As Erün laid back and looked up at the starry sky, he realised that there was more to life than what was currently going on in his own. He wanted more than this… this bliss, for want of a better word. He knew that he should be capable of doing whatever he wanted, but seemed to lack the enthusiasm to go out and do it. A great sadness drew around Erün, enveloping him like a dark cloud covering the sun. He knew his life was being wasted away, hunting, fishing, living in a dream. Everything in The Glen was perfect but lacked the one thing Erün had come to realise he needed. Fulfilment. This haven was, whilst wholly real in a physical sense, completely false in ways he couldn’t describe. This feeling of emptiness had been growing for some time, but had been pushed to the back of Erün’s mind as a way of masking the truth. He needed to leave Marala, to make something of himself. Become a great warrior, be remembered in Elf lore. Anything but exist in this façade. With the heather now becoming increasingly uncomfortable, and the feeling of unrest pitted heavily in his gut, Erün rose silently, a black silhouette against the moon. He moved like the wind blowing gently through grass to the borders of Marala. And left.
A dark presence lurks in the mountains.
Chapter 1 / extended prologue
“Bliss.” This was the only thing that could describe Tongla’s feelings. Sun shining, blue skies, the sleeping body of his bride-to-be in his arms… what more could a man want? A movement in the corner of his eye told him that their dinner was about to be caught. Placing his rucksack under Elnar’s head, Tongla shuffled over to the fishing rod and gave a sharp tug. Reeling in, slowly, inch by inch the trout was pulled to its doom.
Elnar awoke to the smell of cooking fish. Stretching out the stiffness in her neck and back she sat up and looked around for Tongla, only to find nothing but a fish cooking over the open fire. Puzzled by this she rose and glanced around the clearing. A feeling of unease stole across Elnar, night was drawing in and the shadows were lengthening. The sound of a twig snapping alerted Elnar to the presence of… something. Tongla would never be so careless with his footing, and no animal would dare venture this close to a fire. Not daring to turn round Elnar managed to stutter “who’s there?” Silence was the answer. The ever growing darkness seemed to encircle her and squeeze the life-force out of her petite body. Elnar turned slowly, eyes closed, not wanting to see the horrors that awaited her.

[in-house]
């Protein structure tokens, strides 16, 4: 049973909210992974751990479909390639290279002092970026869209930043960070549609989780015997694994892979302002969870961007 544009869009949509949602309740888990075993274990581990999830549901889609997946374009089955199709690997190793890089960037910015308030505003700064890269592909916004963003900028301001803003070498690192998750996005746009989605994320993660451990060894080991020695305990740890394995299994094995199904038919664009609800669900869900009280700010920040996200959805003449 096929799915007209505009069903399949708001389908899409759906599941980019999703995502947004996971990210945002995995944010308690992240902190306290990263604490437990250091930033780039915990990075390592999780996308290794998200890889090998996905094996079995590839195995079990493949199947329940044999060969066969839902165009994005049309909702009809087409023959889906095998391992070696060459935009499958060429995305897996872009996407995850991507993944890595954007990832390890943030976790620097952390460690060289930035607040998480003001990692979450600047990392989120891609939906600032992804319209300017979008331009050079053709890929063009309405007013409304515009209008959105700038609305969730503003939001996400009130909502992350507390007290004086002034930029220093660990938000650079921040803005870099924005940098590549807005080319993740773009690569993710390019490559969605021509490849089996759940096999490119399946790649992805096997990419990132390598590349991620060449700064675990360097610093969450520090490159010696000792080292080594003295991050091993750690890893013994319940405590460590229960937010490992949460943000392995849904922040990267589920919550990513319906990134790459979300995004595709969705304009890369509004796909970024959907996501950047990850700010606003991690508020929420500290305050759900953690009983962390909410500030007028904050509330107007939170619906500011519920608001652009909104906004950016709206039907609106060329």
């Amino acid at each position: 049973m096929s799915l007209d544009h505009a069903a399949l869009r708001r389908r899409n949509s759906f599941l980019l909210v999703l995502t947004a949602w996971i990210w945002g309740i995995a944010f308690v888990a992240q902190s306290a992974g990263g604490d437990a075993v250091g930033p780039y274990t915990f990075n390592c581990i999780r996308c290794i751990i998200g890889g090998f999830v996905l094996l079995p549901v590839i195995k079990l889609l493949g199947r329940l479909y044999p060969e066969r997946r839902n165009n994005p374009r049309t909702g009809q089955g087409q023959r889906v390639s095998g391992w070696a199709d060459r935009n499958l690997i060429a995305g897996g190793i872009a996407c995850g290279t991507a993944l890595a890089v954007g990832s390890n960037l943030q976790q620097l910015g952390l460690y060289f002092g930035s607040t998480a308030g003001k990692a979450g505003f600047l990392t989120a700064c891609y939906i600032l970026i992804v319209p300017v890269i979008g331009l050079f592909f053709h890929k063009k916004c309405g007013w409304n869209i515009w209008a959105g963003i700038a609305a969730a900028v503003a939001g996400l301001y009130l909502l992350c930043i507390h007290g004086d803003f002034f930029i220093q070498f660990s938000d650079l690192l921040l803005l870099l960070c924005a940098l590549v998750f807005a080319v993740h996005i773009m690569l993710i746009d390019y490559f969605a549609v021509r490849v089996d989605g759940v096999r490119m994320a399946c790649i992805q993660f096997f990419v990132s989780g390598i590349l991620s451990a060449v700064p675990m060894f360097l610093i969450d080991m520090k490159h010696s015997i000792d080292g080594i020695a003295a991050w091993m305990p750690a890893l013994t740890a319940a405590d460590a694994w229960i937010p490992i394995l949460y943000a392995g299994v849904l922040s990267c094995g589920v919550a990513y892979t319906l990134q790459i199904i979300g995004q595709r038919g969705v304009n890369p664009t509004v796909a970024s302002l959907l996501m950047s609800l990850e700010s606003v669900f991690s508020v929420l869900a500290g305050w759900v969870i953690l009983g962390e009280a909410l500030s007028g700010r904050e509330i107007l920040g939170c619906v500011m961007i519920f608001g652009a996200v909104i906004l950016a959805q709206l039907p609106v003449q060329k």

Nothing happened. Elnar opened her eyes slightly. There was nothing there. Breathing a sigh of relief Elnar began to turn back towards the fire. A dark whisper by her ear froze her, mid-turn.
“The dark isn’t anything to be afraid of, what lives off of it… now that’s a different matter.” These were the last words that Elnar heard.
“Elnar?” Tongla called out as he approached the clearing, carrying the great stack of wood for the fire with ease. Setting the firewood down by a tree Tongla scanned the clearing in search of his beloved. Everything appeared normal and yet a heavy feeling of unease rooted itself in the pit of his stomach. Elnar’s disappearances were not uncommon to Tongla. Often Elnar would vanish for an hour or two and emerge with fresh fruit as if nothing had happened. Tongla had long since feigned not caring, though deep down he still worried immensely. This feeling he had was different though. The air around the clearing seemed almost suffocating and the light from the fire didn’t seem quite right.
“Elnar?” he called out again. The world around the Tongla seemed to stop and take a deep breath. Nothing. Suddenly, all at once the sounds of the evening exploded into the air, leaving him slightly deafened. Everything returned to normal, apart from the apprehensive feeling within him. Tongla sat… and waited.
Dawn was breaking and Erün hadn’t slept since he left Marala. Walking with no place to go had not gotten him very far, barely 50 hefna from his homeland. For about half and hour he’d been concentrating on a building in the distance. From what he could make out it appeared to be an inn, out in the middle of nowhere. He could offer his services in exchange for a bed and food, and get his bearings from the landlord. It was getting on towards midday; surely there would be the lunch time rush. He could only hope, so onwards he trekked.
Erün’s heart fell as he neared the Dragon Keeper Inn. There was one, possibly two people in there. He could smell no food nor see any kind of smoke from a fire. The shutters on the windows were fastened tight, making him think that the place may even be shut. Reaching his gloved hand out, he lifted the latch to the front door and pushed lightly. The door opened silently and Erün stepped into the warmth of Inn. His senses had deceived him. Not only was there a roaring fire and the smell of a roasting hog, but the Inn was practically full to overflowing. How could he have been so wrong? He had sensed no magic and his Elvin eyes and ears had never betrayed him before. Erün eyed the room suspiciously as he walked over to the bar. His hand laid, seemingly casual, on the hilt of his sword, his preferred weapon would have been his long bow, but in a place this crowded he would stand no chance of even drawing back the bow, let alone being able to pull out a quill. He looked to the bar to see the barman, maid, staring directly at him.
“There’s no need for weapons in this place, sir”.
The words had appeared in his head, the barmaids lips had not moved at all, yet he knew, somehow, that it was her voice. Feeling troubled he moved over to the bar, without touching anyone. His path seemed to open up in front of him, but this was not visibly done. He just seemed to mix in and found gaps through the horde of people.
“To what do we owe the honour of the company of an elf in these parts?” the barmaid said, this time her lips did move.
“What magic is this? Outside there was barely any sign of life in here, my senses never lie, however here I am surrounded by people, some of whom are unknown of origin to me. What trickery have I stumbled upon?” Erün retorted.